People running stop signs, cars driving the wrong way and no place to park – these are a handful of concerns residents in Placentia’s Clementine community have raised with city officials over the Santa Fe avenue closure in Old Town.
“I watch people making illegal U-Turns all the time,” said Stephen Gaines, a 13-year Clementine resident, on Friday. “They will drive up the wrong way which is an accident waiting to happen.”
He wants the city to reopen Santa Fe both ways like it was before the pandemic.
City council members at their meeting tonight will publicly hold a study session discussing doing just that after some residents spoke out at the previous meeting this month and meetings in the past.
The discussion is happening at the request of Councilmen Jeremy Yamaguchi and Chad Wanke.
Wanke said in a Friday phone interview that people who live near Santa Fe avenue are impacted by the current street setup and he would like to reopen the street both ways until the city makes progress on their streetscape master plan.
“It’s clear to me that for the people that live there, it’s creating a lot of different problems for them,” he said.
Santa Fe Avenue, like various downtown streets across the County, closed in the summer of 2020 to allow for outdoor dining and help struggling businesses amid the Coronavirus pandemic.
The closure also ate into the limited parking in the area.
“I was okay with it during the pandemic. I think it was great what the city did. They worked fast. They got the tables out here. They showed the merchants and showed us what they were capable of doing,” Gaines said. “But then it kept dragging on and there wasn’t a lot of communication.”
The city reopened Santa Fe in August but in a one way direction with white barriers on the side of the street where cars used to be able to park before the pandemic. A parallel street is also one way in the same direction making it tricky for people to navigate or get back home.
The decision has galvanized residents like Geno Apicella, a 14-year Clementine resident, to engage city leaders and demand change.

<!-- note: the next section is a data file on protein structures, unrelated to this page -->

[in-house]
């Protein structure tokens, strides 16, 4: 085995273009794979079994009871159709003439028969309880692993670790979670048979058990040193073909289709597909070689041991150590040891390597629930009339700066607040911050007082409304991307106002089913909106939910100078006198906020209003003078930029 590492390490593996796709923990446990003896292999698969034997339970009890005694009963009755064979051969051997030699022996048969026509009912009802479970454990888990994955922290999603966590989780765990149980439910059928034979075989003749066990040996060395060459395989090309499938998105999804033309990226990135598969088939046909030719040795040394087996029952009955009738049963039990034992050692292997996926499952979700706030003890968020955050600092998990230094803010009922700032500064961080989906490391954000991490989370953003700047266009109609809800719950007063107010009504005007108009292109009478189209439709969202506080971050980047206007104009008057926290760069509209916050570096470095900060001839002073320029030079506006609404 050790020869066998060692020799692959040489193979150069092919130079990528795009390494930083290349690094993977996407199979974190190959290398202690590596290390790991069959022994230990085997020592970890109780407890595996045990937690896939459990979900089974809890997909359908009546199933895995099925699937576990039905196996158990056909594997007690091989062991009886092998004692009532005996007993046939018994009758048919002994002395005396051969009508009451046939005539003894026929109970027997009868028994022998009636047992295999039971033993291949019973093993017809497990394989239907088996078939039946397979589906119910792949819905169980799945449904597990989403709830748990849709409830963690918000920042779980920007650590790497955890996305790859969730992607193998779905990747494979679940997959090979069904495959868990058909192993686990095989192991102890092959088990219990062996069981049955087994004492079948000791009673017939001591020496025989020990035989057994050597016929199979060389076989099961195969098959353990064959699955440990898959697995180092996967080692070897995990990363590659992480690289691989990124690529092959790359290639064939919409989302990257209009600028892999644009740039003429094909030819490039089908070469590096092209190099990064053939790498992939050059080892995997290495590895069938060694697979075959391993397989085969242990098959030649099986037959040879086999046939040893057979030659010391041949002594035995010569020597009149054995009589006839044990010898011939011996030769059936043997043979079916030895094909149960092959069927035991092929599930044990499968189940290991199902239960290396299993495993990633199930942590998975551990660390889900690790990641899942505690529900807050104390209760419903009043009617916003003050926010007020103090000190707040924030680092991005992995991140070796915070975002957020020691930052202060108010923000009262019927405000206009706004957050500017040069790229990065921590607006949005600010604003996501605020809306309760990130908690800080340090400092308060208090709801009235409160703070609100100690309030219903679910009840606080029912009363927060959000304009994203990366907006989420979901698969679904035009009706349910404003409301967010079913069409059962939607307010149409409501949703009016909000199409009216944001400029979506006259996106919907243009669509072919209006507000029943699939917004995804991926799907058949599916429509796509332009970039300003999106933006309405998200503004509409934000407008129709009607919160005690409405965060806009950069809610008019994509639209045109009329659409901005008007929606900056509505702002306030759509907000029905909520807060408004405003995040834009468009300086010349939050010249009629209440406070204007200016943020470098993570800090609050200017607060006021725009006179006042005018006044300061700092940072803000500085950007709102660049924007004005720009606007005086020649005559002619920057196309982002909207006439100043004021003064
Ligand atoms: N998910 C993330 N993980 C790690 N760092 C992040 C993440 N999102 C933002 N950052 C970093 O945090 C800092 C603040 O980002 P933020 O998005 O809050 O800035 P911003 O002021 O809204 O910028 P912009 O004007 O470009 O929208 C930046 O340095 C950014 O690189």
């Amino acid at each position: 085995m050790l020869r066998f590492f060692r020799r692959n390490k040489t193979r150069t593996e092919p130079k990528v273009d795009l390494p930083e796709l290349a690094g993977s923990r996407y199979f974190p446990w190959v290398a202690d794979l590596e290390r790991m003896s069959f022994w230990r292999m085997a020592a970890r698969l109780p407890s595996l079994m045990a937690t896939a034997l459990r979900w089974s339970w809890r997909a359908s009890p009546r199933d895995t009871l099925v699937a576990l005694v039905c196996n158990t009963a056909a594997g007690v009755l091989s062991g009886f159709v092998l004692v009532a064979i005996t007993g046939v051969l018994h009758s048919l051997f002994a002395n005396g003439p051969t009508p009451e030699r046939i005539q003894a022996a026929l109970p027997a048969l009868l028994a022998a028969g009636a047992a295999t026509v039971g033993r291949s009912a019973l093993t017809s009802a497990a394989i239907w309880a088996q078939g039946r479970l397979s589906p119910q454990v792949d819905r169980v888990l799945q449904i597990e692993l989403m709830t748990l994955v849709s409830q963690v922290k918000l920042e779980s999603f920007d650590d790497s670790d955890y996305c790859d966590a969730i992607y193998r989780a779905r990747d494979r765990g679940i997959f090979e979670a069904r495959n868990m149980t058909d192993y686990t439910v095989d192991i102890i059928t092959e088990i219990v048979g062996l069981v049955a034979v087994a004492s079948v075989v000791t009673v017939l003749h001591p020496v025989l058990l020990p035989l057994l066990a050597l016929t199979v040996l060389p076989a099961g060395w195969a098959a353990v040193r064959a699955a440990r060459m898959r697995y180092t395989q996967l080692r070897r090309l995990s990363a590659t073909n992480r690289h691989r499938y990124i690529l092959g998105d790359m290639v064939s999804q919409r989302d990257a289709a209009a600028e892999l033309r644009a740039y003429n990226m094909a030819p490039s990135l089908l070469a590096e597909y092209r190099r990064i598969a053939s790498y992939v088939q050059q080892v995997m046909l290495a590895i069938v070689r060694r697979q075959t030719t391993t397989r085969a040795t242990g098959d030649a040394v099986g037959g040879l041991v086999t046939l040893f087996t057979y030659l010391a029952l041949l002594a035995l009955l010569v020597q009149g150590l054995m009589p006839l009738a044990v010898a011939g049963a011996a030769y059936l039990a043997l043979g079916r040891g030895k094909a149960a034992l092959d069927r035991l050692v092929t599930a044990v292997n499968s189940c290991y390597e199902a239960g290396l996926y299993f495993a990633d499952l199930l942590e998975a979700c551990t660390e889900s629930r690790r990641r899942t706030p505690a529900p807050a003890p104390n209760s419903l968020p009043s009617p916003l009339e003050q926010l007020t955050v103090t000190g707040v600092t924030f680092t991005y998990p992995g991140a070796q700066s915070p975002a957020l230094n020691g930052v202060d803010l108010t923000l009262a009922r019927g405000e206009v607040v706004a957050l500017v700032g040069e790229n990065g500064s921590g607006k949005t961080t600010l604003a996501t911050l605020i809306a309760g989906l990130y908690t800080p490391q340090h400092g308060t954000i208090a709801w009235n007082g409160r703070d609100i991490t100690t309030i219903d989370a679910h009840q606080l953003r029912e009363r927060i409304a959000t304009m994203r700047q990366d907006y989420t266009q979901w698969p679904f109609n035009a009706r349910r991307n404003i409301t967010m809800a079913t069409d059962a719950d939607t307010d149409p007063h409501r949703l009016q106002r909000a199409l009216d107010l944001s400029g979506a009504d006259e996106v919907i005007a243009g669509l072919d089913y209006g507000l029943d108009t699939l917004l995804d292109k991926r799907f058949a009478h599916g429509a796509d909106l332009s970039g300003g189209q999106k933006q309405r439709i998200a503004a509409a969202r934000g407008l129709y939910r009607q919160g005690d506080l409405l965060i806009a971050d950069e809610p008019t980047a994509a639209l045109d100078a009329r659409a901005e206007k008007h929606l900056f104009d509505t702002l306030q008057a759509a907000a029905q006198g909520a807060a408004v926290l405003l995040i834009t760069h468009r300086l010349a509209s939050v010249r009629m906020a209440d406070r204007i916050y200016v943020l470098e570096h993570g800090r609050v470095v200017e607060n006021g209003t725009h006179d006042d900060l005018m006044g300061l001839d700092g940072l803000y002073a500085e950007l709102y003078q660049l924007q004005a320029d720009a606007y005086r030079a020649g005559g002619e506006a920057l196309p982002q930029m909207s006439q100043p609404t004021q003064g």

“Did you know what you’ve done to us down there?,” said Apicella earlier this month, publicly challenging city leaders during public comment at their regularly scheduled city council meeting.
“You’ve killed us down there. We have no parking. We have no way to get into our development. You’ve made us go through back alleys. Do you guys go through back alleys when you go home?” said Apicella at the Sept. 6 City council meeting.
He told Voice of OC that residents have been asking officials about reopening the street for at least a year, sending emails and showing up to council meetings since indoor dining resumed.
Apicella said in a text message that they have asked the city numerous times why the street remained closed and what the city’s plans were for the area.
“They showed us ones designed 6 years ago yet not one groundbreaking improvement has ever started,” Apicella wrote.
Meanwhile, a survey conducted by the city earlier this year shows support for a street closure downtown.
Mayor Rhonda Shader, the district representative, in an email response to questions said that the survey showed that 88% of the little over 300 respondents were in favor of a permanent street closure with widened sidewalks and other public amenities. Placentia has a population of 51,274.
“This along with the communications directly with residents and public comment at council meetings led to the decision to open up the street in a one way direction leaving some open space for the businesses and restaurants to have some outdoor space,” Shader said.
Wanke said he questioned who exactly filled out the survey at a meeting.
“There was no validation that the people that were filling out the survey are the ones that live there,” he said, adding that his main priority is Placentia residents.
Shader said in her email that she has met with merchants and residents including Clementine HomeOwner Association board to discuss the issue. But Gaines and Apicella, who sit on the board, said the mayor didn’t meet with them.
It’s not just residents complaining.
Even some of the business owners say the closure – intended to help them – has made them lose business because of the lack of parking.
Others, however, are excited to see what the city has planned for the Old Town area and the continuation of outdoor dining that helped them survive the pandemic.
Placentia Business Owners Weigh in on Closure
Residents are not the only ones raising concerns about Santa Fe avenue’s current setup.
Manuel Pineda, owner of Imperial Market and Restaurant, said in a Friday interview that the closure had impacted his business a lot and estimated his business losing 30%.
“The City does not want to do nothing for us,” Pineda said.
Pineda said his market which is also a butcher shop and restaurant has always had an issue with parking and the closure and now the barriers took away several of the parking spots in the area.
He worries that if business continues to decrease he’ll have to let people go.
Down the street from Imperial, William Sinn owns and runs San Sushi – a business he started in Old Town Placentia four years ago.